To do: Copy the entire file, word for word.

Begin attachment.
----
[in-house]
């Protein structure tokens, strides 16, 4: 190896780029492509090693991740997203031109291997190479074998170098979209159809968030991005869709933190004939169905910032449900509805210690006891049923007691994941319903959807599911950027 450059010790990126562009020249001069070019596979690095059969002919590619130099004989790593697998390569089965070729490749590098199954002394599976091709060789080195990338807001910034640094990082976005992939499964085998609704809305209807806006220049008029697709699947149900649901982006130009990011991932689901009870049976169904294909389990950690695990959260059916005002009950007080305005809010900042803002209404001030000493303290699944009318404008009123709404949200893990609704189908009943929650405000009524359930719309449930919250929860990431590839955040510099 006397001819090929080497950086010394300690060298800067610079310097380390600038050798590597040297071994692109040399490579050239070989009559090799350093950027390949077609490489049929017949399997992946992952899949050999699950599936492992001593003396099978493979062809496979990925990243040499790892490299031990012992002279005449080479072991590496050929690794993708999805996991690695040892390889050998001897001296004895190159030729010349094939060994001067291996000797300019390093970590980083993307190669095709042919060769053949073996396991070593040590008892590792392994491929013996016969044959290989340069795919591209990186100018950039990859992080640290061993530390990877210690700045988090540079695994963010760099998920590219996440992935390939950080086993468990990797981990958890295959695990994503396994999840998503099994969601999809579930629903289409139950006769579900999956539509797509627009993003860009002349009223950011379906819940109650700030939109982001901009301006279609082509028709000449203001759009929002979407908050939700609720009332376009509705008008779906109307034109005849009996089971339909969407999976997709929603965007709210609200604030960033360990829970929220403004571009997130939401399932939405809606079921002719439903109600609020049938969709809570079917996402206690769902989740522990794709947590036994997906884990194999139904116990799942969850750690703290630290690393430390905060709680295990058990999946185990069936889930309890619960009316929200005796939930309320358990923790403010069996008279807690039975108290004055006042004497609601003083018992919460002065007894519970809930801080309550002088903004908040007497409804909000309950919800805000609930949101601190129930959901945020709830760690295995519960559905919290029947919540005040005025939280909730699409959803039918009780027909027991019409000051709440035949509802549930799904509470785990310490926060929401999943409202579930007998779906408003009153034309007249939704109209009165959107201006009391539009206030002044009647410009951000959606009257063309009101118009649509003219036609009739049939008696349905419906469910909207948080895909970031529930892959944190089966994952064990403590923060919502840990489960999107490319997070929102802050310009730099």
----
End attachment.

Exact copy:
[in-house]
């Protein structure tokens, strides 16, 4: 190896780029492509090693991740997203031109291997190479074998170098979209159809968030991005869709933190004939169905910032449900509805210690006891049923007691994941319903959807599911950027 450059010790990126562009020249001069070019596979690095059969002919590619130099004989790593697998390569089965070729490749590098199954002394599976091709060789080195990338807001910034640094990082976005992939499964085998609704809305209807806006220049008029697709699947149900649901982006130009990011991932689901009870049976169904294909389990950690695990959260059916005002009950007080305005809010900042803002209404001030000493303290699944009318404008009123709404949200893990609704189908009943929650405000009524359930719309449930919250929860990431590839955040510099 006397001819090929080497950086010394300690060298800067610079310097380390600038050798590597040297071994692109040399490579050239070989009559090799350093950027390949077609490489049929017949399997992946992952899949050999699950599936492992001593003396099978493979062809496979990925990243040499790892490299031990012992002279005449080479072991590496050929690794993708999805996991690695040892390889050998001897001296004895190159030729010349094939060994001067291996000797300019390093970590980083993307190669095709042919060769053949073996396991070593040590008892590792392994491929013996016969044959290989340069795919591209990186100018950039990859992080640290061993530390990877210690700045988090540079695994963010760099998920590219996440992935390939950080086993468990990797981990958890295959695990994503396994999840998503099994969601999809579930629903289409139950006769579900999956539509797509627009993003860009002349009223950011379906819940109650700030939109982001901009301006279609082509028709000449203001759009929002979407908050939700609720009332376009509705008008779906109307034109005849009996089971339909969407999976997709929603965007709210609200604030960033360990829970929220403004571009997130939401399932939405809606079921002719439903109600609020049938969709809570079917996402206690769902989740522990794709947590036994997906884990194999139904116990799942969850750690703290630290690393430390905060709680295990058990999946185990069936889930309890619960009316929200005796939930309320358990923790403010069996008279807690039975108290004055006042004497609601003083018992919460002065007894519970809930801080309550002088903004908040007497409804909000309950919800805000609930949101601190129930959901945020709830760690295995519960559905919290029947919540005040005025939280909730699409959803039918009780027909027991019409000051709440035949509802549930799904509470785990310490926060929401999943409202579930007998779906408003009153034309007249939704109209009165959107201006009391539009206030002044009647410009951000959606009257063309009101118009649509003219036609009739049939008696349905419906469910909207948080895909970031529930892959944190089966994952064990403590923060919502840990489960999107490319997070929102802050310009730099």